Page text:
Wednesday, July 20, 2011

Top 10 Places and Things Worth Experiencing in Germany


1. Olympic Tower (The Olympiaturm) in Olympiapark, Munich Germany has an overall height of 291 m and a weight of 52,500 tons. At a height of 190 m there is an observation platform as well as a small rock and roll museum housing various memorabilia. Since its opening in 1968 the tower has registered over 35 million visitors (as of 2004). At a height of 182 m there is a revolving restaurant that seats 230 people. A full revolution takes 53 minutes. The tower has one Deutsche Telekom maintenance elevator with a speed of 4 m/s, as well as two visitor lifts with a speed of 7 m/s which have a capacity of about 30 people per car. The travel time is about 30 seconds. The tower is open daily from 09:00 to 24:00 hrs.



2. Olympic Stadium was the site site of the 1972 Summer Olympics. The stadium was built by Bilfinger Berger between 1968 to 1972 in a pit made by bombings Munich suffered during World War II. The design of the stadium was considered revolutionary, with sweeping canopies of acrylic glass stabilized by metal ropes, used on such a large scale for the first time. The peaks were to illustrate the Alps. The 1972 Summer Olympics, officially known as the Games of the XX Olympiad had many memorable events.  Mark Spitz set a world record winning 7 gold medals in a single Olympics, a record that stood until 2008 when Michael Phelps topped him by winning 8.  Olga Korbut, the Soviet gymnast became a media star and household name after she fell and failed to win a team gold medal came back and won two individual gold medals. The men's basketball final was the most controversial game in international basketball history.  Doug Collins, current coach for the Philadelphia 76ers, made two free throws with three seconds left.  The US was leading 50-49 despite the horn going off during the second attempt. The Soviets frantically asked for a time out, additional time was added with mistakes made to the time clock. Te Soviets scored in the last second of the The U.S. team voted unanimously to refuse the silver medal, and to this day still has not accepted them. They remain in a vault in Lausanne, Switzerland. HBO has a documentary called 0:03 Seconds from Gold about it.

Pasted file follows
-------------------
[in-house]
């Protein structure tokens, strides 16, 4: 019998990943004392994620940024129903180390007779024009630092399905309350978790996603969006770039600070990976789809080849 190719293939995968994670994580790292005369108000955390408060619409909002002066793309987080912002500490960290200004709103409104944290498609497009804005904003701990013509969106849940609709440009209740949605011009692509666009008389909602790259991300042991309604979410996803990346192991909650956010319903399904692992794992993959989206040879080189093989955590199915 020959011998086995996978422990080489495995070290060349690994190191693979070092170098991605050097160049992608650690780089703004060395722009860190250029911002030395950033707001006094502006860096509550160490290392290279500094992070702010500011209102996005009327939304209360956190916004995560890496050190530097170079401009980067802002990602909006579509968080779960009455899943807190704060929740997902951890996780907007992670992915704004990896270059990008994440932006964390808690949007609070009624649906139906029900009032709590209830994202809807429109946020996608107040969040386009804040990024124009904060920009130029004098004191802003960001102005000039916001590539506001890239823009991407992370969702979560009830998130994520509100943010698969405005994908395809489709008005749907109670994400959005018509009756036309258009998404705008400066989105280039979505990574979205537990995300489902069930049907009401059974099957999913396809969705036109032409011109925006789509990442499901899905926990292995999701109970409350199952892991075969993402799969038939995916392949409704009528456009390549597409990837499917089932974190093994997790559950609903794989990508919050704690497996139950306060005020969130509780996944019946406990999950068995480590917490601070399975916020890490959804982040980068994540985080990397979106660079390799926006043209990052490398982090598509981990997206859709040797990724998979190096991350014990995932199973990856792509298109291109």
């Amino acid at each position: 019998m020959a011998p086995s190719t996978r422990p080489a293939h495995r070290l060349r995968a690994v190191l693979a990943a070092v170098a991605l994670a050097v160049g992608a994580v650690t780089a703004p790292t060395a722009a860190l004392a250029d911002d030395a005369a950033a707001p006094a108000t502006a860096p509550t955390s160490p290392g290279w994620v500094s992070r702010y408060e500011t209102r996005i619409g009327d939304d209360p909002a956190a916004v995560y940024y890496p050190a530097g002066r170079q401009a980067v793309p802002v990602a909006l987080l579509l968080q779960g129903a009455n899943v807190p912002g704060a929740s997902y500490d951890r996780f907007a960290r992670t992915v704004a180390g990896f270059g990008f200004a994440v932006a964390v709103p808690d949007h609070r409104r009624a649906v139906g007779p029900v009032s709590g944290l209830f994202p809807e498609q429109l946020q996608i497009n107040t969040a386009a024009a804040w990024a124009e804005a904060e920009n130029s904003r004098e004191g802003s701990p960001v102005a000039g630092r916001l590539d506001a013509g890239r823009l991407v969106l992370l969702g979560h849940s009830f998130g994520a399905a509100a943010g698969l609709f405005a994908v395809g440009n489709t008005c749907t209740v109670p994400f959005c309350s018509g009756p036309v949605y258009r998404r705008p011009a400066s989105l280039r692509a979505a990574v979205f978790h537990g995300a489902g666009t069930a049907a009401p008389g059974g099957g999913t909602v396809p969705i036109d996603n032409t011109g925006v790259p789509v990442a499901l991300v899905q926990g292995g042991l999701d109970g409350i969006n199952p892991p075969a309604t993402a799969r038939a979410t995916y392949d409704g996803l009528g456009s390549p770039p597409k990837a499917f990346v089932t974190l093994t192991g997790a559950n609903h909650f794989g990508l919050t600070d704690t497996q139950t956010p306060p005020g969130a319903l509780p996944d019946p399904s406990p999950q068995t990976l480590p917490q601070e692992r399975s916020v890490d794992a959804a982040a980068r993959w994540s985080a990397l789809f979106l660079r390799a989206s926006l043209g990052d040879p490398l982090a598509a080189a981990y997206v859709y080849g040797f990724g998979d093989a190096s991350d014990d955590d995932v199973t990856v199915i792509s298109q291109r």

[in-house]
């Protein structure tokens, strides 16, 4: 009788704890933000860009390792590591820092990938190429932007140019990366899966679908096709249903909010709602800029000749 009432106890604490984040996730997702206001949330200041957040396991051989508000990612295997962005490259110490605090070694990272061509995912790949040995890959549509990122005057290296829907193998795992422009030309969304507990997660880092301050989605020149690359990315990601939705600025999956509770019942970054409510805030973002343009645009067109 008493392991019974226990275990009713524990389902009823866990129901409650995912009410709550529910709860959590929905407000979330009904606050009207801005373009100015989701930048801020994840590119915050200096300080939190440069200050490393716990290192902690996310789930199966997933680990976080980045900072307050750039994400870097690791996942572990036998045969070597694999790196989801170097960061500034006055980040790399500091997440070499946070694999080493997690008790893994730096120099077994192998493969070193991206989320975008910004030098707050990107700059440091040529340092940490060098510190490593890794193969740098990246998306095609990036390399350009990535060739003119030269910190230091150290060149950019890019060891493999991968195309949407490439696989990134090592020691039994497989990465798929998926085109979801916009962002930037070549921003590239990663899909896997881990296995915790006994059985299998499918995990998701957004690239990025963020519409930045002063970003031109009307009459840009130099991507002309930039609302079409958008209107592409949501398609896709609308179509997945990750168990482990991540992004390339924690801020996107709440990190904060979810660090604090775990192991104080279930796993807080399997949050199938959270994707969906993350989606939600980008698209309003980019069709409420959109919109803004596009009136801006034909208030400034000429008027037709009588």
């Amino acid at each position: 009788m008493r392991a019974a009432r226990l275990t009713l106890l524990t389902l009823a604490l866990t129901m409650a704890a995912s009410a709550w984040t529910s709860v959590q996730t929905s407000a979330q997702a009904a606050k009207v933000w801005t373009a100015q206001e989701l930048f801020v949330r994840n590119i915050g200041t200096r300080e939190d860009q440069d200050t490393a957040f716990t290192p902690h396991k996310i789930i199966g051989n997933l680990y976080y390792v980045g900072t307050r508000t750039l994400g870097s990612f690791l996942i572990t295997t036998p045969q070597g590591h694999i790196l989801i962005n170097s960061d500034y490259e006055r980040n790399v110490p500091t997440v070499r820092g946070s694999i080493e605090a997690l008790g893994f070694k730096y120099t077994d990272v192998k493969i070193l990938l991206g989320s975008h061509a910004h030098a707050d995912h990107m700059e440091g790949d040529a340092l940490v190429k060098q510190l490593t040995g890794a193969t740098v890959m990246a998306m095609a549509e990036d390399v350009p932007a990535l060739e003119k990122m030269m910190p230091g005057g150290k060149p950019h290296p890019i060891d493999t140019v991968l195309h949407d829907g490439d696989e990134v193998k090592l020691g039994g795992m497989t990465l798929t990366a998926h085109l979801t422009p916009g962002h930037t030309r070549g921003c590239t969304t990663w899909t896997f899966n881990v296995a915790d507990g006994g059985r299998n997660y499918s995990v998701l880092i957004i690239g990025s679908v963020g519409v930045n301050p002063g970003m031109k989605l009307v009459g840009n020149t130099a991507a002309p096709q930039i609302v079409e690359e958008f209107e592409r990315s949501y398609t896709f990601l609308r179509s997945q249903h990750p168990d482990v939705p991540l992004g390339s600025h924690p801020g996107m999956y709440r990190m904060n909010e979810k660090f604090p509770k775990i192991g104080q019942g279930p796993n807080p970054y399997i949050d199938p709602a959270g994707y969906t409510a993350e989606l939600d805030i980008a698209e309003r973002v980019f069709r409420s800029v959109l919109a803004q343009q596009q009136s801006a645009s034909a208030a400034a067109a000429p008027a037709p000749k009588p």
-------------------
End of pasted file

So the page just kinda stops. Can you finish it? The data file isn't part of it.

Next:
3. The 1972 Summer Olympics were the second Summer Olympics to be held in Germany, after the 1936 Games in Berlin, which had taken place under the Nazi regime. Mindful of the connection, the West German Government were anxious to take the opportunity of the Munich Olympics to present a new, democratic and optimistic Germany to the world, as shown by the Games' official motto, "the Happy Games." The emblem of the Games was a blue solar logo (the "Bright Sun") by Hungarian artist Viktor Vasarely. The Olympic mascot, the dachshund "Waldi", was the first officially named Olympic mascot. The Games also saw the introduction of the now-universal sports pictograms designed by Otl Aicher. Soon, however, the killings of 11 Israeli athletes by Palestinian gunmen in an event known as the Munich massacre took center stage. A video found on youtube tells the horrible story of that day.  Another youtube of that chilling statement from sports newscaster Jim McKay, "They are all gone". It is the first time in my life that it wasn't just a created movie on television, terrorism was a "real" threat to our society and it was live.